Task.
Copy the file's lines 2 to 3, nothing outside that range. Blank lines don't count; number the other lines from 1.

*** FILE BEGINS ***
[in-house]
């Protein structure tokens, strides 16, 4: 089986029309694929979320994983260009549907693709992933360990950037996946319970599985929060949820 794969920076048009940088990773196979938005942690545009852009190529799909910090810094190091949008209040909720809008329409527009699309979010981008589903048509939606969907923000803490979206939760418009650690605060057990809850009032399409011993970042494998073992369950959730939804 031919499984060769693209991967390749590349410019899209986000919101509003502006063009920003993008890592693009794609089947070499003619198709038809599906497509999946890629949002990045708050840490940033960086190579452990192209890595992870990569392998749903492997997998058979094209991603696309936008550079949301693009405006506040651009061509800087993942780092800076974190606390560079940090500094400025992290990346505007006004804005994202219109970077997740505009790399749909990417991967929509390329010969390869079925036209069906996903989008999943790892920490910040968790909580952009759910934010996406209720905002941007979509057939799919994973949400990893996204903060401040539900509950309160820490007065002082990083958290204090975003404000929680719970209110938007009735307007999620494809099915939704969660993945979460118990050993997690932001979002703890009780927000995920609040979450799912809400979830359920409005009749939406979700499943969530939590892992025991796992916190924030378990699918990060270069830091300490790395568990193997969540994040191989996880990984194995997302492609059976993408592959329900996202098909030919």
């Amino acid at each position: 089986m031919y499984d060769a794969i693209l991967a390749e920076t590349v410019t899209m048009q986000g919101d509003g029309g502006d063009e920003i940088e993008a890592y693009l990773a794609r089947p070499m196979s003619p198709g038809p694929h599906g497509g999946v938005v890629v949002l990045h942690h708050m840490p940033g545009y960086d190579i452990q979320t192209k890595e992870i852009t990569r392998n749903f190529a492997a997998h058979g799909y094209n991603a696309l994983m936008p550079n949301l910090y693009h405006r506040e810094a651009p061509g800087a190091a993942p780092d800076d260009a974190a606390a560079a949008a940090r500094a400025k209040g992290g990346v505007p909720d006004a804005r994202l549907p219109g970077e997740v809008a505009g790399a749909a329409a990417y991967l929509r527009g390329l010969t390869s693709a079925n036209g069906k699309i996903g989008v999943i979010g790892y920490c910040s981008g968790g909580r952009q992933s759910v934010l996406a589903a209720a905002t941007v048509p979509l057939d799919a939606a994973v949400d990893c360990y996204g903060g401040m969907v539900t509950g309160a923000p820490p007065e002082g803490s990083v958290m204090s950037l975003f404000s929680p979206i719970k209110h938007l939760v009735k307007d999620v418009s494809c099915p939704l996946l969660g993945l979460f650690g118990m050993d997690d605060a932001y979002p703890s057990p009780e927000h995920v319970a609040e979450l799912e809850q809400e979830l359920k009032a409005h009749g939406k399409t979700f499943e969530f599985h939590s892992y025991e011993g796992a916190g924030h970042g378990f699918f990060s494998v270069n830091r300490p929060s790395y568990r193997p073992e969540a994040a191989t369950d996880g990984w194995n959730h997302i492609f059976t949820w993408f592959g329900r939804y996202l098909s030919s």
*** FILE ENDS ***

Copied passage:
């Protein structure tokens, strides 16, 4: 089986029309694929979320994983260009549907693709992933360990950037996946319970599985929060949820 794969920076048009940088990773196979938005942690545009852009190529799909910090810094190091949008209040909720809008329409527009699309979010981008589903048509939606969907923000803490979206939760418009650690605060057990809850009032399409011993970042494998073992369950959730939804 031919499984060769693209991967390749590349410019899209986000919101509003502006063009920003993008890592693009794609089947070499003619198709038809599906497509999946890629949002990045708050840490940033960086190579452990192209890595992870990569392998749903492997997998058979094209991603696309936008550079949301693009405006506040651009061509800087993942780092800076974190606390560079940090500094400025992290990346505007006004804005994202219109970077997740505009790399749909990417991967929509390329010969390869079925036209069906996903989008999943790892920490910040968790909580952009759910934010996406209720905002941007979509057939799919994973949400990893996204903060401040539900509950309160820490007065002082990083958290204090975003404000929680719970209110938007009735307007999620494809099915939704969660993945979460118990050993997690932001979002703890009780927000995920609040979450799912809400979830359920409005009749939406979700499943969530939590892992025991796992916190924030378990699918990060270069830091300490790395568990193997969540994040191989996880990984194995997302492609059976993408592959329900996202098909030919």
């Amino acid at each position: 089986m031919y499984d060769a794969i693209l991967a390749e920076t590349v410019t899209m048009q986000g919101d509003g029309g502006d063009e920003i940088e993008a890592y693009l990773a794609r089947p070499m196979s003619p198709g038809p694929h599906g497509g999946v938005v890629v949002l990045h942690h708050m840490p940033g545009y960086d190579i452990q979320t192209k890595e992870i852009t990569r392998n749903f190529a492997a997998h058979g799909y094209n991603a696309l994983m936008p550079n949301l910090y693009h405006r506040e810094a651009p061509g800087a190091a993942p780092d800076d260009a974190a606390a560079a949008a940090r500094a400025k209040g992290g990346v505007p909720d006004a804005r994202l549907p219109g970077e997740v809008a505009g790399a749909a329409a990417y991967l929509r527009g390329l010969t390869s693709a079925n036209g069906k699309i996903g989008v999943i979010g790892y920490c910040s981008g968790g909580r952009q992933s759910v934010l996406a589903a209720a905002t941007v048509p979509l057939d799919a939606a994973v949400d990893c360990y996204g903060g401040m969907v539900t509950g309160a923000p820490p007065e002082g803490s990083v958290m204090s950037l975003f404000s929680p979206i719970k209110h938007l939760v009735k307007d999620v418009s494809c099915p939704l996946l969660g993945l979460f650690g118990m050993d997690d605060a932001y979002p703890s057990p009780e927000h995920v319970a609040e979450l799912e809850q809400e979830l359920k009032a409005h009749g939406k399409t979700f499943e969530f599985h939590s892992y025991e011993g796992a916190g924030h970042g378990f699918f990060s494998v270069n830091r300490p929060s790395y568990r193997p073992e969540a994040a191989t369950d996880g990984w194995n959730h997302i492609f059976t949820w993408f592959g329900r939804y996202l098909s030919s």